jeff said...

"But no. You buy the bullshit that comes out of the whitehouse like it is heavy creame. then you make ad hominems on me for pointing out these little inconvenient observations.

Moron."

Hypocrisy or irony?

Jim Howard said...

Democrats are, almost to a person, driven by fear, greed, emotion, and a desperate need for approval.

Don't expect anything resembling logic or consistency from any of them.

antiphone said...

Democrats are, almost to a person, driven by fear, greed, emotion, and a desperate need for approval.

Thanks Mr. Howard, you’re a real dipshit.

Paco Wové said...

"Hypocrisy or irony?"

In this case, it seems like a hugely hypertrophied sense of victimization, akin to what Freder was displaying a few days ago. They show up here and call people names and rant on and on about Bush Bush Bush!! and start puling like infants when a little blowback comes their way.

(Hd, calling you childishly partisan isn't an ad hom, it's an opinion. One which you provide ample evidence to back up.)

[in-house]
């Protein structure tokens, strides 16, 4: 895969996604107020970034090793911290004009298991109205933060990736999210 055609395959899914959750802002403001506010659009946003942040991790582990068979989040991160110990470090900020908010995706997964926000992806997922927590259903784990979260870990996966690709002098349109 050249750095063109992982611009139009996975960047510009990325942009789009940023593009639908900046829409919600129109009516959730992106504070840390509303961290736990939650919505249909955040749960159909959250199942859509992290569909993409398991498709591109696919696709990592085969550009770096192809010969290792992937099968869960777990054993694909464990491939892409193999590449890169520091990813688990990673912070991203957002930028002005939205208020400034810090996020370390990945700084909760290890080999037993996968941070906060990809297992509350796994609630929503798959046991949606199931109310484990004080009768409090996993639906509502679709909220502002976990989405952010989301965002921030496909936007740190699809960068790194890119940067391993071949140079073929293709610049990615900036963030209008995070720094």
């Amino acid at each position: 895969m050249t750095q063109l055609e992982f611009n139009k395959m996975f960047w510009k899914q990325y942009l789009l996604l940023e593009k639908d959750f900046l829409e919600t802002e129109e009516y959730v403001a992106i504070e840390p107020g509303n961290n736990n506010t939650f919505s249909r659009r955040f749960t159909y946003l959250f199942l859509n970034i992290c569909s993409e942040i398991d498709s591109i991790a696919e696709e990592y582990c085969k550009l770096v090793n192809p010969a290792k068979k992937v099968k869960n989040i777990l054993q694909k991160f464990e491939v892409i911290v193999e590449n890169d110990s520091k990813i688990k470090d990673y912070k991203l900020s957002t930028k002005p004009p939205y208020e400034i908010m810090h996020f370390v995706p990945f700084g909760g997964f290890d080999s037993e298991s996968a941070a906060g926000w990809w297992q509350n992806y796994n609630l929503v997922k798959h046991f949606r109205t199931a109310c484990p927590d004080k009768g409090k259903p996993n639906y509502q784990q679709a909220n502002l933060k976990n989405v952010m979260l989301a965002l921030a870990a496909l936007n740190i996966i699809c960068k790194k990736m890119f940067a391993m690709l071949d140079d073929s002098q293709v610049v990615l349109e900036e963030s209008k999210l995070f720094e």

Freder Frederson said...

In this case, it seems like a hugely hypertrophied sense of victimization, akin to what Freder was displaying a few days ago. They show up here and call people names and rant on and on about Bush Bush Bush!! and start puling like infants when a little blowback comes their way.

What the hell are you talking about. Anyway who wasn't bothered by waterboarding and didn't realize it was a clear violation of the law as it stood in 2002 and stands today is a moron and is an accomplice to torture.

We're at war with nihilist fascists, hdhouse, and under certain circumstances we must be prepared to harshly interrogate them. If you can't face that then too bad for you.

Do you mean torture them? Because if you do, why don't you come out and say it? Don't dance around it, advocate the torture of these terrorists.

Rafique Tucker said...

Well, before this thread gets too far off the rails, allow me to offer up a few thoughts:

Is it possible that the Congressional Dems, if they were in fact briefed on these techniques, were conflicted at the time, trying to wrestle with the need to use effective and tough interrogation methods against our jihadist enemies, and the problem (let's assume that their position on waterboarding was unsettled at the time) that waterboarding might be torture? Not to mention that it was one year removed from 9/11, and emotions/political tensions were still high.